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Strattfield Family Crest Products




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See Also


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See Also




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Citations


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Citations



  1. ^ Lowe, Mark Anthony, Patronymica Britannica, A Dictionary of Family Names of the United Kingdom. London: John Russel Smith, 1860. Print.

Other References

  1. MacAulay, Thomas Babington. History of England from the Accession of James the Second 4 volumes. New York: Harper and Brothers, 1879. Print.
  2. Bullock, L.G. Historical Map of England and Wales. Edinburgh: Bartholomew and Son, 1971. Print.
  3. Egle, William Henry. Pennsylvania Genealogies Scotch-Irish and German. Harrisburg: L.S. Hart, 1886. Print.
  4. Le Patourel, John. The Norman Empire. New York: Oxford University Press, 1976. Print. (ISBN 0-19-822525-3).
  5. Mills, A.D. Dictionary of English Place-Names. Oxford: Oxford University Press, 1991. Print. (ISBN 0-19-869156-4).
  6. Bardsley, C.W. A Dictionary of English and Welsh Surnames: With Special American Instances. Wiltshire: Heraldry Today, 1901. Print. (ISBN 0-900455-44-6).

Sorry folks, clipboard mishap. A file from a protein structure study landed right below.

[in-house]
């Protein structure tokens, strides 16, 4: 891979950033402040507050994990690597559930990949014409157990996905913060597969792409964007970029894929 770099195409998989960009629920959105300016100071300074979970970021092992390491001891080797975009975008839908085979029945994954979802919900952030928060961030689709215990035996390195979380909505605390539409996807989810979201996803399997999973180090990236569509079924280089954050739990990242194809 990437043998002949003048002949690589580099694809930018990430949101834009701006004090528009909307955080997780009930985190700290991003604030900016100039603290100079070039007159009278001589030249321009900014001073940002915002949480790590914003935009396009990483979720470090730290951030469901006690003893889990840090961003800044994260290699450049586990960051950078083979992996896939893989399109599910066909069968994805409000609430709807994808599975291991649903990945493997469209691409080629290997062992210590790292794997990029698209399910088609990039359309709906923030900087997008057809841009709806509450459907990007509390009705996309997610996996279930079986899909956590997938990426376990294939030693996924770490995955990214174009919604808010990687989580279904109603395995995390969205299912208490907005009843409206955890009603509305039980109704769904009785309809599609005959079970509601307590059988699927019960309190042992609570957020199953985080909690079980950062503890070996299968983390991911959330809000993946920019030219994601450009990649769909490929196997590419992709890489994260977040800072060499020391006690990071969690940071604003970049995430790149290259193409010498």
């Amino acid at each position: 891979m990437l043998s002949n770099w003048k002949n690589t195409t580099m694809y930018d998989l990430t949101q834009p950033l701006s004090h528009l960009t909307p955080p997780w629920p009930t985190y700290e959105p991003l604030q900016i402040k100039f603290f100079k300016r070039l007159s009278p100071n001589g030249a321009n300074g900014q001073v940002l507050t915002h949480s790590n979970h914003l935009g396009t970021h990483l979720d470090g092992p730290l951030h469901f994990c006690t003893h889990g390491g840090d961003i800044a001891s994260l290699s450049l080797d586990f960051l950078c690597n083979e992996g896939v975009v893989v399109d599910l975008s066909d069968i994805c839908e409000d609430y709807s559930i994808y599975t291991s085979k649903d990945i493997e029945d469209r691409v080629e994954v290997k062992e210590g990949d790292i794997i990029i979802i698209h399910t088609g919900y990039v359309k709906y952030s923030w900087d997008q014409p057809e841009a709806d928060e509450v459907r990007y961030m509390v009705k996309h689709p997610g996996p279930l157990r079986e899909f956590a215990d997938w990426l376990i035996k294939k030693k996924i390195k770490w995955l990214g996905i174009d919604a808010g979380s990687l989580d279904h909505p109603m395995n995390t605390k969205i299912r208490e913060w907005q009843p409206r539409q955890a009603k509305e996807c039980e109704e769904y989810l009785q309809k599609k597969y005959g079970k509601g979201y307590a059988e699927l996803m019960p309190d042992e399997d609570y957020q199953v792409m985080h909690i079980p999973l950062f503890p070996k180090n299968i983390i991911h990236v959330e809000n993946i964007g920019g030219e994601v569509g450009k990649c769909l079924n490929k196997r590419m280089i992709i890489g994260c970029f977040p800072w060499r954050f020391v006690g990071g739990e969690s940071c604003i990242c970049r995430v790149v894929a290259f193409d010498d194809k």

7. Crozier, William Armstrong Edition. Crozier's General Armory A Registry of American Families Entitled to Coat Armor. New York: Fox, Duffield, 1904. Print.
  8. Foster, Joseph. Dictionary of Heraldry Feudal Coats of Arms and Pedigrees. London: Bracken Books, 1989. Print. (ISBN 1-85170-309-8).
  9. Marcharn, Frederick George. A Constitutional History of Modern England 1485 to the Present. London: Harper and Brothers, 1960. Print.
  10. Virkus, Frederick A. Ed. Immigrant Ancestors A List of 2,500 Immigrants to America Before 1750. Baltimore: Genealogical Publishing, 1964. Print.
  11. ...

The Strattfield Family Crest was acquired from the Houseofnames.com archives. The Strattfield Family Crest was drawn according to heraldic standards based on published blazons. We generally include the oldest published family crest once associated with each surname.

This page was last modified on 18 January 2016 at 11:15.